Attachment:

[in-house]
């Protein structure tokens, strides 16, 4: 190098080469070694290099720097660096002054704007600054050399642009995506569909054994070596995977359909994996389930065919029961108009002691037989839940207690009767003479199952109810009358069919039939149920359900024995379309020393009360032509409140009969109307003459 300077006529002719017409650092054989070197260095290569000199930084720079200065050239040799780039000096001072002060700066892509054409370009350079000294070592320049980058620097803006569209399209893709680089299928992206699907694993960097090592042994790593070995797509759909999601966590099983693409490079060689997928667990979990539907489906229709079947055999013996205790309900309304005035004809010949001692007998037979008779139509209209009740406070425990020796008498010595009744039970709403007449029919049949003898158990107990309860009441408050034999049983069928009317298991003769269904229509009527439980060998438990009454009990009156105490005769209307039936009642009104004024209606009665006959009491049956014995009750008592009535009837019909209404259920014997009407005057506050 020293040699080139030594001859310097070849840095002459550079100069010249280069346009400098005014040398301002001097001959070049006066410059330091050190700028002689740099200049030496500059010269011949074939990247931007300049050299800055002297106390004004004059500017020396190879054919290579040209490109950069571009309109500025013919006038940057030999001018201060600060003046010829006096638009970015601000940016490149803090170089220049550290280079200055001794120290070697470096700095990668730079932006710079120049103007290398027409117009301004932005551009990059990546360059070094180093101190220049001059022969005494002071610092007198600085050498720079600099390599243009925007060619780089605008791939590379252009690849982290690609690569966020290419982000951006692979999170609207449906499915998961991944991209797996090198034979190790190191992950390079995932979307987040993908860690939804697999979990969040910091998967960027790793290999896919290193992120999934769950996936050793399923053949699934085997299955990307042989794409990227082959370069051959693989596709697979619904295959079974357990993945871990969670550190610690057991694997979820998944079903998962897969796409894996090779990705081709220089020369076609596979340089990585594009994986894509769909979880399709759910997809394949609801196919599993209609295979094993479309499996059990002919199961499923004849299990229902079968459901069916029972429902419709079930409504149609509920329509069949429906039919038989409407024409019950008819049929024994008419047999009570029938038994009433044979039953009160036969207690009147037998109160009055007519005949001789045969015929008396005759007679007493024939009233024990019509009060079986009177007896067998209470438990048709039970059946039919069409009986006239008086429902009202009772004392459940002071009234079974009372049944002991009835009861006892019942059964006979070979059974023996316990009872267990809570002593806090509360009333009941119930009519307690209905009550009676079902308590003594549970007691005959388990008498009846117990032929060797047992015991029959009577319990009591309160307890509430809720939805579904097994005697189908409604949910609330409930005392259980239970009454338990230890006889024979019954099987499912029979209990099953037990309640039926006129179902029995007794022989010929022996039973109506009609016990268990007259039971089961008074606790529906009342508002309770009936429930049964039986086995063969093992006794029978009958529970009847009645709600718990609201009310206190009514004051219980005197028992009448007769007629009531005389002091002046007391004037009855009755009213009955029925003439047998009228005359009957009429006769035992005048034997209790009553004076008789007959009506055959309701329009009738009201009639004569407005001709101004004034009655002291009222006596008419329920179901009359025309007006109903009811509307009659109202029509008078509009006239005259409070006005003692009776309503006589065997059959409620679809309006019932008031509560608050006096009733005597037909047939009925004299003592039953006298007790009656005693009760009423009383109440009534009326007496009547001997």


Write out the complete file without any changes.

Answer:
[in-house]
């Protein structure tokens, strides 16, 4: 190098080469070694290099720097660096002054704007600054050399642009995506569909054994070596995977359909994996389930065919029961108009002691037989839940207690009767003479199952109810009358069919039939149920359900024995379309020393009360032509409140009969109307003459 300077006529002719017409650092054989070197260095290569000199930084720079200065050239040799780039000096001072002060700066892509054409370009350079000294070592320049980058620097803006569209399209893709680089299928992206699907694993960097090592042994790593070995797509759909999601966590099983693409490079060689997928667990979990539907489906229709079947055999013996205790309900309304005035004809010949001692007998037979008779139509209209009740406070425990020796008498010595009744039970709403007449029919049949003898158990107990309860009441408050034999049983069928009317298991003769269904229509009527439980060998438990009454009990009156105490005769209307039936009642009104004024209606009665006959009491049956014995009750008592009535009837019909209404259920014997009407005057506050 020293040699080139030594001859310097070849840095002459550079100069010249280069346009400098005014040398301002001097001959070049006066410059330091050190700028002689740099200049030496500059010269011949074939990247931007300049050299800055002297106390004004004059500017020396190879054919290579040209490109950069571009309109500025013919006038940057030999001018201060600060003046010829006096638009970015601000940016490149803090170089220049550290280079200055001794120290070697470096700095990668730079932006710079120049103007290398027409117009301004932005551009990059990546360059070094180093101190220049001059022969005494002071610092007198600085050498720079600099390599243009925007060619780089605008791939590379252009690849982290690609690569966020290419982000951006692979999170609207449906499915998961991944991209797996090198034979190790190191992950390079995932979307987040993908860690939804697999979990969040910091998967960027790793290999896919290193992120999934769950996936050793399923053949699934085997299955990307042989794409990227082959370069051959693989596709697979619904295959079974357990993945871990969670550190610690057991694997979820998944079903998962897969796409894996090779990705081709220089020369076609596979340089990585594009994986894509769909979880399709759910997809394949609801196919599993209609295979094993479309499996059990002919199961499923004849299990229902079968459901069916029972429902419709079930409504149609509920329509069949429906039919038989409407024409019950008819049929024994008419047999009570029938038994009433044979039953009160036969207690009147037998109160009055007519005949001789045969015929008396005759007679007493024939009233024990019509009060079986009177007896067998209470438990048709039970059946039919069409009986006239008086429902009202009772004392459940002071009234079974009372049944002991009835009861006892019942059964006979070979059974023996316990009872267990809570002593806090509360009333009941119930009519307690209905009550009676079902308590003594549970007691005959388990008498009846117990032929060797047992015991029959009577319990009591309160307890509430809720939805579904097994005697189908409604949910609330409930005392259980239970009454338990230890006889024979019954099987499912029979209990099953037990309640039926006129179902029995007794022989010929022996039973109506009609016990268990007259039971089961008074606790529906009342508002309770009936429930049964039986086995063969093992006794029978009958529970009847009645709600718990609201009310206190009514004051219980005197028992009448007769007629009531005389002091002046007391004037009855009755009213009955029925003439047998009228005359009957009429006769035992005048034997209790009553004076008789007959009506055959309701329009009738009201009639004569407005001709101004004034009655002291009222006596008419329920179901009359025309007006109903009811509307009659109202029509008078509009006239005259409070006005003692009776309503006589065997059959409620679809309006019932008031509560608050006096009733005597037909047939009925004299003592039953006298007790009656005693009760009423009383109440009534009326007496009547001997």